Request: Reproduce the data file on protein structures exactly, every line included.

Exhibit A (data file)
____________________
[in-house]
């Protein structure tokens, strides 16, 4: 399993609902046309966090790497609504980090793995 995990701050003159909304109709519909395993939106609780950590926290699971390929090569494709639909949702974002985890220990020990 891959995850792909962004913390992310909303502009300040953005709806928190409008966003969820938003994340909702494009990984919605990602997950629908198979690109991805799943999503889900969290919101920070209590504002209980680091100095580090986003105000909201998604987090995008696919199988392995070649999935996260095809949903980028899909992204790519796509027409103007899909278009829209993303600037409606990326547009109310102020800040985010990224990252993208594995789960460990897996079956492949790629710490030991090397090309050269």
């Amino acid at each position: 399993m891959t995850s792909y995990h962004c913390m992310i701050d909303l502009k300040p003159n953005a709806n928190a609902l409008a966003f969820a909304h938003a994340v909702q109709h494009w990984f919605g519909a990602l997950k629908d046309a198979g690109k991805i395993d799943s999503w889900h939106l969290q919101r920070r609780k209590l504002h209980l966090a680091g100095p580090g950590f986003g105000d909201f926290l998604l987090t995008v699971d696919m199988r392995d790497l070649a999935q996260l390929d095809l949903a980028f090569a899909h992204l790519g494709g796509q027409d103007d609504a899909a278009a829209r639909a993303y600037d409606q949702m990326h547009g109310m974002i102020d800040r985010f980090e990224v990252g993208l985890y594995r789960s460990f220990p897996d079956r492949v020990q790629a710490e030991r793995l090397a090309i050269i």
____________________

[in-house]
């Protein structure tokens, strides 16, 4: 399993609902046309966090790497609504980090793995 995990701050003159909304109709519909395993939106609780950590926290699971390929090569494709639909949702974002985890220990020990 891959995850792909962004913390992310909303502009300040953005709806928190409008966003969820938003994340909702494009990984919605990602997950629908198979690109991805799943999503889900969290919101920070209590504002209980680091100095580090986003105000909201998604987090995008696919199988392995070649999935996260095809949903980028899909992204790519796509027409103007899909278009829209993303600037409606990326547009109310102020800040985010990224990252993208594995789960460990897996079956492949790629710490030991090397090309050269």
């Amino acid at each position: 399993m891959t995850s792909y995990h962004c913390m992310i701050d909303l502009k300040p003159n953005a709806n928190a609902l409008a966003f969820a909304h938003a994340v909702q109709h494009w990984f919605g519909a990602l997950k629908d046309a198979g690109k991805i395993d799943s999503w889900h939106l969290q919101r920070r609780k209590l504002h209980l966090a680091g100095p580090g950590f986003g105000d909201f926290l998604l987090t995008v699971d696919m199988r392995d790497l070649a999935q996260l390929d095809l949903a980028f090569a899909h992204l790519g494709g796509q027409d103007d609504a899909a278009a829209r639909a993303y600037d409606q949702m990326h547009g109310m974002i102020d800040r985010f980090e990224v990252g993208l985890y594995r789960s460990f220990p897996d079956r492949v020990q790629a710490e030991r793995l090397a090309i050269i």